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February 27, 2017

Looking backward to look forward: 117 years of investment returns

Why do institutional investors like pension funds all have similar investment strategies? Because they have access to the same historical data and they can see what works and what doesn’t. But those data are no secret. Credit Suisse has just published its latest “Global Investment Returns Yearbook” which provides an analysis of investment returns stretching back 117 years. This research paper helps to give context and offers invaluable perspectives. We highlight here our three key take-aways. Please get in touch If you want to understand how we use the data to structure our clients‘ assets to help them reach their financial goals.

1. Long-run returns of the major asset classes

What is the long-term perfomance of equities, bonds and t-bills? The authors Elroy Dimson, Paul Marsh and Mike Staunton have crunched the numbers every year since publishing their highly recommended book „Triumph of the Optimists“ since 2002. The following chart shows the cumulative total returns from 1900 to 2016. Equities returned 9.5% per year, versus 4.9% on bonds and 3.7% on t-bills.

Chart 1

On an inflation-adjusted basis, the superior equity returns become even more obvious. While t-bills struggled to achieve positive real returns (+0.8%), bonds increased by 2.0% and only equities offered a path to material real wealth growth (+6.4%). The data include several major wars as well as the financial crashes of 1929, 1987 and 2008 – however, events that were traumatic at the time now just appear as setbacks within a longer-term secular rise.

Chart 2

2. Bonds might not be as safe as you think

Why is a longer perspective so important? Bonds are a prime example. Every investor has probably heard the pitch that “equities are for growth and bonds are for safety”. The financial industry then typically quotes bond returns of the last few decades, which do look quite attractive. From 1982 to 2016, global government bonds delivered real returns of 6.9% without much volatility. But it would be a serious mistake to project these performance data into the future! The performance data from 1982 for bonds are potentially highly misleading because they only capture a certain very bond-friendly environment, where

  • the starting yield was in the double digits,
  • inflation was declining and
  • interest rates too

Who can guarantee that the same will be true in the next few decades? Given that the starting yield for many government bonds like the German Bund is virtually zero, the future return until maturity will be zero – it is a mathematical certainty. At that level, bonds offer only return-free risk.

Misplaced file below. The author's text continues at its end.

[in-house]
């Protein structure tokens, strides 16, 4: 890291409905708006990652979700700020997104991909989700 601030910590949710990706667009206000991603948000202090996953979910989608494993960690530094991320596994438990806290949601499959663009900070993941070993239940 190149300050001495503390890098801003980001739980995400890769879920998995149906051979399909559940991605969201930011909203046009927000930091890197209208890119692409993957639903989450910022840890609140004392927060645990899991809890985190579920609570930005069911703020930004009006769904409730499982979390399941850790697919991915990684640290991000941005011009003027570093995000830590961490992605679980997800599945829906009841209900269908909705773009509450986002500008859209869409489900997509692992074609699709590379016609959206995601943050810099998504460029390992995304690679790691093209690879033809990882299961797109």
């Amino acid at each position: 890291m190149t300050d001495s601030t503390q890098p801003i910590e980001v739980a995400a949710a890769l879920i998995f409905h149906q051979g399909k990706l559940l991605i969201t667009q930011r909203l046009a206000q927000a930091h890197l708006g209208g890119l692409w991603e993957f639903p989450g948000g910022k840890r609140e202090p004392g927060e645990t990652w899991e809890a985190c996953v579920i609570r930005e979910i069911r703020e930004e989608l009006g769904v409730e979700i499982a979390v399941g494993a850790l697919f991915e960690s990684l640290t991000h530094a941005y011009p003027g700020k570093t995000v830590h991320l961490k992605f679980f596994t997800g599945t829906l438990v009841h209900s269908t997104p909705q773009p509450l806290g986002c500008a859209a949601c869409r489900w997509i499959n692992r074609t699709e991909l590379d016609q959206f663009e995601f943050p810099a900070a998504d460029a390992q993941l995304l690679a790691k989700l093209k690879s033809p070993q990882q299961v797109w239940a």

To provide an overview over alternative scenarios, here are some periods which have seen bond holders nearly getting wiped out. It is important to realize that bonds are not always safe investments.

PeriodRegionTotal loss (real)Comment
1914-1918Word-48%War
1922-1923Germany-100%Inflation
1939-1948World-44%War
1945-1948France-84%Inflation
1972-1974UK-50%Inflation

A data set of this historical breadth offers investors a reminder that bond prices used to go down as well as up. Since 1900 they have had similar enough real drawdowns and real volatility as stocks with 3.3% lower returns – long-term investors loading up on government bonds today need to understand how unfavorable the risk-reward profile is.

3. Survivorship bias and the importance of the rule of law

Did you realize that most historical performance data are based on the US? Well, it is not just because those data are easier to get hold of, it is also because the US data look so much better than for most other countries! There is a clear case of survivorship bias – investors in some countries got lucky but others suffered financial disaster or dreadful returns. After all, Russian and Chinese equity investors got completely wiped out following the communist revolution. For most of Europe, WW1 and WW2 destroyed a lot of productive capacity and hyperinflation devalued most fixed income assets. What we are trying to say here is that it is dangerous to generalize from US asset returns since they exhibit ‘success bias’.

Chart 3

But all is not lost. If you compare the equity returns of most large European countries with the US from 1967 to 2016, you get nearly identical real-returns.

  • US 5.9%
  • Germany 5.8%
  • UK 6.9%
  • France 6.0%

What this shows, in our opinion, is how important political stability and rule of law are. If you remove either, equity returns are likely to suffer. The threat to US institutions rather than any minor change in the GDP growth rate is why we are really worried about Trump. Our advice: When EM politics is everywhere, buy the assets priced for it. More on this in our next blog post.